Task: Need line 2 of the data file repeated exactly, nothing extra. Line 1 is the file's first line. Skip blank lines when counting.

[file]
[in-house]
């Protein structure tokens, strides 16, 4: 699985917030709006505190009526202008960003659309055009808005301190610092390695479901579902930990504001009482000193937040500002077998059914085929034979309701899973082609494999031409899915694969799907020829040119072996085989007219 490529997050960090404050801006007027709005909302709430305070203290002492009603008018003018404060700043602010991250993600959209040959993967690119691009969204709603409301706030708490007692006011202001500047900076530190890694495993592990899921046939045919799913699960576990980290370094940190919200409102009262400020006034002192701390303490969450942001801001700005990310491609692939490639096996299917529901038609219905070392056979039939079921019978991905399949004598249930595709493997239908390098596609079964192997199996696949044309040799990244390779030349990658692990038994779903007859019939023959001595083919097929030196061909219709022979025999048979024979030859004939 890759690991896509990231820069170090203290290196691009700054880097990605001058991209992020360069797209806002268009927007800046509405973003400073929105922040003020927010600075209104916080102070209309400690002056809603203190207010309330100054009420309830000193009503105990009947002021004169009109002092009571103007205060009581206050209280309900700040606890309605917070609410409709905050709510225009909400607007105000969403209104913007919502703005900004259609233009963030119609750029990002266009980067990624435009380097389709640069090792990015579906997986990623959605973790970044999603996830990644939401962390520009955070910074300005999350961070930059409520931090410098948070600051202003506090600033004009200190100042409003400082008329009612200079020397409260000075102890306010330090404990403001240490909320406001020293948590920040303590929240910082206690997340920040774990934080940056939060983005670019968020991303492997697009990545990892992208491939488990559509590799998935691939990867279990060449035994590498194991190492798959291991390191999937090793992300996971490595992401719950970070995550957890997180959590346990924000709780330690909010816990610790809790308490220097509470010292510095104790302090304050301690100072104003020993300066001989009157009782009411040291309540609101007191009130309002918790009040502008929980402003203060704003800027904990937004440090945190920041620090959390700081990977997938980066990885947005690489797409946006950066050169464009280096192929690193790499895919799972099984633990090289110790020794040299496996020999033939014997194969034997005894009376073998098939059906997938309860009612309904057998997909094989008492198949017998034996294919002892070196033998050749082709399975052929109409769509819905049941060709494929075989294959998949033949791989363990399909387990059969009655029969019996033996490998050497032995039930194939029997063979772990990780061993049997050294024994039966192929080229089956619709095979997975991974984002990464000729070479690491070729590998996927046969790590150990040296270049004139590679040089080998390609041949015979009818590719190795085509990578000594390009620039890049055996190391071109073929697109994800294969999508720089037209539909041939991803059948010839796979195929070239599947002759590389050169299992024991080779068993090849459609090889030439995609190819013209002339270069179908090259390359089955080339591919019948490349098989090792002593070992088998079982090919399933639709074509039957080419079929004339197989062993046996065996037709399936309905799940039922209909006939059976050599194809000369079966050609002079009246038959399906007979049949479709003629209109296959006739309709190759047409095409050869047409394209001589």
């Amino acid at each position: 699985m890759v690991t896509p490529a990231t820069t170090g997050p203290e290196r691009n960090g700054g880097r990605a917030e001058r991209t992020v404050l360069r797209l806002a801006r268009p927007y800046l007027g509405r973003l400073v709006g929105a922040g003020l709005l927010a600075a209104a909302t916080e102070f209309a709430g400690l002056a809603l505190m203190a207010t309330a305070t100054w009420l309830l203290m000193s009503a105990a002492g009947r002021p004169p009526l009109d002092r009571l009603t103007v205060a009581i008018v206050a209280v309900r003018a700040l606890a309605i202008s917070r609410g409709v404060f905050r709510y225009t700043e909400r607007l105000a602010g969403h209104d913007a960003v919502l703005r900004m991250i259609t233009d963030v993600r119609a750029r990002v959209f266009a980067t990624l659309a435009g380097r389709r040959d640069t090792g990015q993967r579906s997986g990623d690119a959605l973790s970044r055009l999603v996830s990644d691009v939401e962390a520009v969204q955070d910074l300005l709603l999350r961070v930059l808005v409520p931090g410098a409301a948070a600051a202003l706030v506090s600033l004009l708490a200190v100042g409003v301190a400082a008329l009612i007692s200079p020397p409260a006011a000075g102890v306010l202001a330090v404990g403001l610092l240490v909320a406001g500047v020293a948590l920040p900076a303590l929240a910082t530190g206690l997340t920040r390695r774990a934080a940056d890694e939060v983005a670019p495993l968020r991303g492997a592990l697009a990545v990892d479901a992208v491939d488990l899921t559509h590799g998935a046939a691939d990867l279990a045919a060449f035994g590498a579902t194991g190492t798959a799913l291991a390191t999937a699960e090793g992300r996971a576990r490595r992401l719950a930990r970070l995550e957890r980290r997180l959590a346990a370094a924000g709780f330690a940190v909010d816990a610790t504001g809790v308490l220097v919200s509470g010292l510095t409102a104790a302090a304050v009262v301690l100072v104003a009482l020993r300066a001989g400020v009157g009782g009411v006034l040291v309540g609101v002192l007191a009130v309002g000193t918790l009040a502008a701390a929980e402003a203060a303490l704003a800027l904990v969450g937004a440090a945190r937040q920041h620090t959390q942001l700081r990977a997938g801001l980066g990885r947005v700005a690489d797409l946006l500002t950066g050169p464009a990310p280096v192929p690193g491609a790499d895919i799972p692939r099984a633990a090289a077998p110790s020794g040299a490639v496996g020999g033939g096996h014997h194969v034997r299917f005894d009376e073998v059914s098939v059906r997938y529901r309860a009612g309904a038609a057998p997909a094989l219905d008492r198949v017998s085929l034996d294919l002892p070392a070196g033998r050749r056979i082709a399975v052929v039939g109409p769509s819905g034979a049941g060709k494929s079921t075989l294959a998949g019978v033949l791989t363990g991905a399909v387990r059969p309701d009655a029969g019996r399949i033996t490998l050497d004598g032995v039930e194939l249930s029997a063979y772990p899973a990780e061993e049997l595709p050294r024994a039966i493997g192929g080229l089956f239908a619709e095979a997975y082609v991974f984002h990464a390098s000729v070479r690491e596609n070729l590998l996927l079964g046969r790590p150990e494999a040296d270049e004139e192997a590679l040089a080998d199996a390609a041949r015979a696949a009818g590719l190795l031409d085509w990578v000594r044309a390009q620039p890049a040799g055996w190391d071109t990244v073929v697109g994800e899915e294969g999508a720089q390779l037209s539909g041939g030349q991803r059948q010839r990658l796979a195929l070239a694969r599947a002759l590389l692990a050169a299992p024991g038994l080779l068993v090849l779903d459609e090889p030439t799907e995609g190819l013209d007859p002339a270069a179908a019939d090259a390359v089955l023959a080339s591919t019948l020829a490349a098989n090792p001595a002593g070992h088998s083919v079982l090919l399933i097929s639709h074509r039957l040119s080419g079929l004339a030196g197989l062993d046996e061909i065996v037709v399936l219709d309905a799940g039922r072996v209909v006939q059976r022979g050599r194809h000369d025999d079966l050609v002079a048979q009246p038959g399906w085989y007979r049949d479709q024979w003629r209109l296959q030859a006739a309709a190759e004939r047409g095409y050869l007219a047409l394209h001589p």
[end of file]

């Protein structure tokens, strides 16, 4: 699985917030709006505190009526202008960003659309055009808005301190610092390695479901579902930990504001009482000193937040500002077998059914085929034979309701899973082609494999031409899915694969799907020829040119072996085989007219 490529997050960090404050801006007027709005909302709430305070203290002492009603008018003018404060700043602010991250993600959209040959993967690119691009969204709603409301706030708490007692006011202001500047900076530190890694495993592990899921046939045919799913699960576990980290370094940190919200409102009262400020006034002192701390303490969450942001801001700005990310491609692939490639096996299917529901038609219905070392056979039939079921019978991905399949004598249930595709493997239908390098596609079964192997199996696949044309040799990244390779030349990658692990038994779903007859019939023959001595083919097929030196061909219709022979025999048979024979030859004939 890759690991896509990231820069170090203290290196691009700054880097990605001058991209992020360069797209806002268009927007800046509405973003400073929105922040003020927010600075209104916080102070209309400690002056809603203190207010309330100054009420309830000193009503105990009947002021004169009109002092009571103007205060009581206050209280309900700040606890309605917070609410409709905050709510225009909400607007105000969403209104913007919502703005900004259609233009963030119609750029990002266009980067990624435009380097389709640069090792990015579906997986990623959605973790970044999603996830990644939401962390520009955070910074300005999350961070930059409520931090410098948070600051202003506090600033004009200190100042409003400082008329009612200079020397409260000075102890306010330090404990403001240490909320406001020293948590920040303590929240910082206690997340920040774990934080940056939060983005670019968020991303492997697009990545990892992208491939488990559509590799998935691939990867279990060449035994590498194991190492798959291991390191999937090793992300996971490595992401719950970070995550957890997180959590346990924000709780330690909010816990610790809790308490220097509470010292510095104790302090304050301690100072104003020993300066001989009157009782009411040291309540609101007191009130309002918790009040502008929980402003203060704003800027904990937004440090945190920041620090959390700081990977997938980066990885947005690489797409946006950066050169464009280096192929690193790499895919799972099984633990090289110790020794040299496996020999033939014997194969034997005894009376073998098939059906997938309860009612309904057998997909094989008492198949017998034996294919002892070196033998050749082709399975052929109409769509819905049941060709494929075989294959998949033949791989363990399909387990059969009655029969019996033996490998050497032995039930194939029997063979772990990780061993049997050294024994039966192929080229089956619709095979997975991974984002990464000729070479690491070729590998996927046969790590150990040296270049004139590679040089080998390609041949015979009818590719190795085509990578000594390009620039890049055996190391071109073929697109994800294969999508720089037209539909041939991803059948010839796979195929070239599947002759590389050169299992024991080779068993090849459609090889030439995609190819013209002339270069179908090259390359089955080339591919019948490349098989090792002593070992088998079982090919399933639709074509039957080419079929004339197989062993046996065996037709399936309905799940039922209909006939059976050599194809000369079966050609002079009246038959399906007979049949479709003629209109296959006739309709190759047409095409050869047409394209001589």